Pairing cannabis and beer by effects
When pairing beer with food, the main focus is on how the flavors complement each other. With cannabis pairings, there is another element to consider: how the effects of the cannabis will pair with the effects of the alcohol in the beer. This additional layer to the pairing process makes it a little more challenging and a lot more fun.
Indicas, sativas and hybrids can beget a wide range of effects: some strains are uplifting and happy, while others are relaxed or sleepy. So if you’re holding a Russian imperial stout with 12 percent alcohol by volume (ABV), you’d probably better steer clear of potent, body-heavy indicas like Granddaddy Purple, unless you want to end up napping all afternoon in an armchair (though that can be enjoyable, too).
Bringing it all together: pairings to start with
The best pairings consider both the flavors of each individual constituent, and how the effects of one will offset or accentuate the effects of the other. A few specific examples to try:
Trainwreck and Stone Brewing Go-To IPA
The lovechild of Mexican and Thai sativas and Afghani indicas, the potent hybrid that is Trainwreck hits like a freight train (in a good way), showing off citrus-laced, pine-dominated flavors. Pair it with an easy-drinking session IPA like Stone Brewing’s Go To, whose metered hop character and 4.5 percent ABV will let you sip several over a leisurely afternoon or evening around a campfire.
Durban Poison and Brooklyn Brewery Brooklyn Brown Ale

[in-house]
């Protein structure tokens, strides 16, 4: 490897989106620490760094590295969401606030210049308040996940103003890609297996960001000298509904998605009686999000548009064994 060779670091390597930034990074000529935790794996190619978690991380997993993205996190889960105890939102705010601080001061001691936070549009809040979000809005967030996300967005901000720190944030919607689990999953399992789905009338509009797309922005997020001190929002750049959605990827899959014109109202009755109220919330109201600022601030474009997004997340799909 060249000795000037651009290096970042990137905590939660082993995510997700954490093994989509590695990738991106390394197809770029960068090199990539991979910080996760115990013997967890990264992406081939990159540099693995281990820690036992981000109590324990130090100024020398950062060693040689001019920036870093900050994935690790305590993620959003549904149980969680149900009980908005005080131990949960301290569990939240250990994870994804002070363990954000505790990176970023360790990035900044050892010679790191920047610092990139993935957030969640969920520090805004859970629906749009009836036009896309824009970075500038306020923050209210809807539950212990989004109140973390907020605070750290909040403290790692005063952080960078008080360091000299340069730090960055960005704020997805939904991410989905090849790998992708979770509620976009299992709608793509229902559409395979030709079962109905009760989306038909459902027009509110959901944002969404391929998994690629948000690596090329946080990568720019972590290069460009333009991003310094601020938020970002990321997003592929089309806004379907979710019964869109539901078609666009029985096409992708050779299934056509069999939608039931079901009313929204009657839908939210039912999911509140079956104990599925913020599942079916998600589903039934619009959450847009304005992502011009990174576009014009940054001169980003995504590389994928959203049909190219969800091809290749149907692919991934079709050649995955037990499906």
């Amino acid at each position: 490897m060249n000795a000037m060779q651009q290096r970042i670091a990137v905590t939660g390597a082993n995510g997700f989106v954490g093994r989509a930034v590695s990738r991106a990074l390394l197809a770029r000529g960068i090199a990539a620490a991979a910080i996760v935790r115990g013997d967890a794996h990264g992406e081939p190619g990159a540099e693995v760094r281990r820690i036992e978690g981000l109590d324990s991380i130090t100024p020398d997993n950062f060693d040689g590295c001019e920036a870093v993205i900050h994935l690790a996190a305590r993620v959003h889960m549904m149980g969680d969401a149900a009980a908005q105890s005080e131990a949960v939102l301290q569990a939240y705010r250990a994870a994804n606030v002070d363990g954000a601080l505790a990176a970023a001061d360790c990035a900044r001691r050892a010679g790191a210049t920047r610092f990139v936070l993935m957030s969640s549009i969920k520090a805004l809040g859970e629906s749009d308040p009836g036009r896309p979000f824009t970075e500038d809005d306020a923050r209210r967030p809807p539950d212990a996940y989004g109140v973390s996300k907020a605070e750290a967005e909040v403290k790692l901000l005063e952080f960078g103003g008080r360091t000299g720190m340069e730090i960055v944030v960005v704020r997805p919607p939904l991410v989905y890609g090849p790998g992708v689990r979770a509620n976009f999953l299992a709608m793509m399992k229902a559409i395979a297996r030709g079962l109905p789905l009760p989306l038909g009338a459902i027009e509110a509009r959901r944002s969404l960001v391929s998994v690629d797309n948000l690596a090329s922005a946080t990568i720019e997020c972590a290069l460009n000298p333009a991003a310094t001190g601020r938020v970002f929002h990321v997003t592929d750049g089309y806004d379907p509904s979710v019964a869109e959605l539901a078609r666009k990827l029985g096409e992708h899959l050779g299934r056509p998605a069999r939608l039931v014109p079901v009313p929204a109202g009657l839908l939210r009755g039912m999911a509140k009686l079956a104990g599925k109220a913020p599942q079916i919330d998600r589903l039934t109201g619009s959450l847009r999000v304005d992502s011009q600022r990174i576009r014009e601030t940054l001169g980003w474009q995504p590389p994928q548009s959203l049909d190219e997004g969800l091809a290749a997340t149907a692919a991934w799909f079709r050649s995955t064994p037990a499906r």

The sweet, earthy flavors of the Durban Poison layer beautifully atop the roasty, malty elements of an approachable American-style brown ale. Given the uplifting, social effects of this particular sativa and the easy-drinking nature of the style, this combination is perfect for a cannabis-friendly social gathering.
Purple Chemdawg and Great Divide Brewing Co. Yeti Imperial Stout
One fun way of bringing cannabis into the beer tasting process is by using it to reconsider a complex beer style. Imperial stouts, for example, can pack a powerful punch of flavor, but flavors are experienced differently when under the influence of cannabis, which can make it great for an adventure in beer tasting. Unlike some more potent indicas, Purple Chemdawg revs the mind up and won’t put you to sleep, making it perfect for tasting.
Two important things to keep in mind: first and foremost, always consume safely and responsibly (including getting a ride home if you’ve been partaking). Also, remember that there are no right or wrong answers in pairing beer and cannabis. Do you like the pairing? Then it’s a good one. Just as everyone experiences the effects of different cannabis strains a little bit differently, everyone (even the pros) experiences flavors a little bit differently, too. Factors including your body chemistry, past experiences and the region you’re from can all affect what you taste. Don’t waste time worrying about whether you’re doing it perfectly; just relish the fact that you’re savoring two of life’s most enjoyable pleasures at the same time.